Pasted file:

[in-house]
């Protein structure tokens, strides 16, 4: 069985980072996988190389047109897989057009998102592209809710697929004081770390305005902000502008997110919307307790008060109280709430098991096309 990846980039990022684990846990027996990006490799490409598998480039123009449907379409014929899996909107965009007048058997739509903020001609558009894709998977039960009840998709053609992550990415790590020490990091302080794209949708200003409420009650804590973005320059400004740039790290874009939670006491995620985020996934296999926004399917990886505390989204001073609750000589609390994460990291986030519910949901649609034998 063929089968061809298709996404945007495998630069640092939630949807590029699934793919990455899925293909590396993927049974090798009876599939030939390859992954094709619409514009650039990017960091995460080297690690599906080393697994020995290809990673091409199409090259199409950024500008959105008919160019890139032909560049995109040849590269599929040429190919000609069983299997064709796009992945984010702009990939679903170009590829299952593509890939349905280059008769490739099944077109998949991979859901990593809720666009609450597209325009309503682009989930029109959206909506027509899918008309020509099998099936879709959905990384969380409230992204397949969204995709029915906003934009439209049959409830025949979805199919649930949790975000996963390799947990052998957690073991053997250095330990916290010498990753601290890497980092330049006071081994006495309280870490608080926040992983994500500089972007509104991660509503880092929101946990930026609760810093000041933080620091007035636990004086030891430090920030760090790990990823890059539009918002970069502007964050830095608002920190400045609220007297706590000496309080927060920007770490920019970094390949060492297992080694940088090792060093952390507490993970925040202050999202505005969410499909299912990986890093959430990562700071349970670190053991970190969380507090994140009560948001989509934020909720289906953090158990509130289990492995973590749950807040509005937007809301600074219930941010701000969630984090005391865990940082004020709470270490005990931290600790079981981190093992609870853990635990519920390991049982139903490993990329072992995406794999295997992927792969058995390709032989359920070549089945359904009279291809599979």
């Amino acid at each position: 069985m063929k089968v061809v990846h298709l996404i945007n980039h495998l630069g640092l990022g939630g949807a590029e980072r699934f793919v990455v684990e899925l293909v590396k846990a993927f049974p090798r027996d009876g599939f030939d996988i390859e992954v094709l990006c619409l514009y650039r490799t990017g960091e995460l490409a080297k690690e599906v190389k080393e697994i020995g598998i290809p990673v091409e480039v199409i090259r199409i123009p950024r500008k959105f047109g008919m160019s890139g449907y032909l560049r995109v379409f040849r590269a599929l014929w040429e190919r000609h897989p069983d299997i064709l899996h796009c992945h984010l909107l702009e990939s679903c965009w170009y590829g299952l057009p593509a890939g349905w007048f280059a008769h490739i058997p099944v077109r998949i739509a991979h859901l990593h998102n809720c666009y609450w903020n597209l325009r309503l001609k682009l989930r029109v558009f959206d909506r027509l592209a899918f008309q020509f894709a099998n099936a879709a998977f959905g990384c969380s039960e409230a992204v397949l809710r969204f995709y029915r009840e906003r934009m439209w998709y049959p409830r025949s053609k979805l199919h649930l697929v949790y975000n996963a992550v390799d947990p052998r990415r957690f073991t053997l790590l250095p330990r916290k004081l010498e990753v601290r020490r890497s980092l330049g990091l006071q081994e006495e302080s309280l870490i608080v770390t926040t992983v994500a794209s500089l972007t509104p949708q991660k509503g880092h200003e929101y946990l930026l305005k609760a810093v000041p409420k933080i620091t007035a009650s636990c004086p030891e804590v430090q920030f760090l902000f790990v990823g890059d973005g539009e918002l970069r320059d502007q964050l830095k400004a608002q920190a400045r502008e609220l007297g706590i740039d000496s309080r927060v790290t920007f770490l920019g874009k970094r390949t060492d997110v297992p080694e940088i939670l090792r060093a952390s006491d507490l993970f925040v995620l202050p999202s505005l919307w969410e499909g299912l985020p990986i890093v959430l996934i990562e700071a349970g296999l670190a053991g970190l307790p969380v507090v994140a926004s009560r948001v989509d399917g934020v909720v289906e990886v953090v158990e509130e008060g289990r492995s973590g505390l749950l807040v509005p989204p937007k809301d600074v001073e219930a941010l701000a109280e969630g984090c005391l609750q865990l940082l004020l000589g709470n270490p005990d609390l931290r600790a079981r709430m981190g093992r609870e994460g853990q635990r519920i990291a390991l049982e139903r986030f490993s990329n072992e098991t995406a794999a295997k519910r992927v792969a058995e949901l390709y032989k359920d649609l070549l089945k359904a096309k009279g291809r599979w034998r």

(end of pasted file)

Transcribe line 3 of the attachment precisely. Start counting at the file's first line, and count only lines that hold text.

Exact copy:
């Amino acid at each position: 069985m063929k089968v061809v990846h298709l996404i945007n980039h495998l630069g640092l990022g939630g949807a590029e980072r699934f793919v990455v684990e899925l293909v590396k846990a993927f049974p090798r027996d009876g599939f030939d996988i390859e992954v094709l990006c619409l514009y650039r490799t990017g960091e995460l490409a080297k690690e599906v190389k080393e697994i020995g598998i290809p990673v091409e480039v199409i090259r199409i123009p950024r500008k959105f047109g008919m160019s890139g449907y032909l560049r995109v379409f040849r590269a599929l014929w040429e190919r000609h897989p069983d299997i064709l899996h796009c992945h984010l909107l702009e990939s679903c965009w170009y590829g299952l057009p593509a890939g349905w007048f280059a008769h490739i058997p099944v077109r998949i739509a991979h859901l990593h998102n809720c666009y609450w903020n597209l325009r309503l001609k682009l989930r029109v558009f959206d909506r027509l592209a899918f008309q020509f894709a099998n099936a879709a998977f959905g990384c969380s039960e409230a992204v397949l809710r969204f995709y029915r009840e906003r934009m439209w998709y049959p409830r025949s053609k979805l199919h649930l697929v949790y975000n996963a992550v390799d947990p052998r990415r957690f073991t053997l790590l250095p330990r916290k004081l010498e990753v601290r020490r890497s980092l330049g990091l006071q081994e006495e302080s309280l870490i608080v770390t926040t992983v994500a794209s500089l972007t509104p949708q991660k509503g880092h200003e929101y946990l930026l305005k609760a810093v000041p409420k933080i620091t007035a009650s636990c004086p030891e804590v430090q920030f760090l902000f790990v990823g890059d973005g539009e918002l970069r320059d502007q964050l830095k400004a608002q920190a400045r502008e609220l007297g706590i740039d000496s309080r927060v790290t920007f770490l920019g874009k970094r390949t060492d997110v297992p080694e940088i939670l090792r060093a952390s006491d507490l993970f925040v995620l202050p999202s505005l919307w969410e499909g299912l985020p990986i890093v959430l996934i990562e700071a349970g296999l670190a053991g970190l307790p969380v507090v994140a926004s009560r948001v989509d399917g934020v909720v289906e990886v953090v158990e509130e008060g289990r492995s973590g505390l749950l807040v509005p989204p937007k809301d600074v001073e219930a941010l701000a109280e969630g984090c005391l609750q865990l940082l004020l000589g709470n270490p005990d609390l931290r600790a079981r709430m981190g093992r609870e994460g853990q635990r519920i990291a390991l049982e139903r986030f490993s990329n072992e098991t995406a794999a295997k519910r992927v792969a058995e949901l390709y032989k359920d649609l070549l089945k359904a096309k009279g291809r599979w034998r």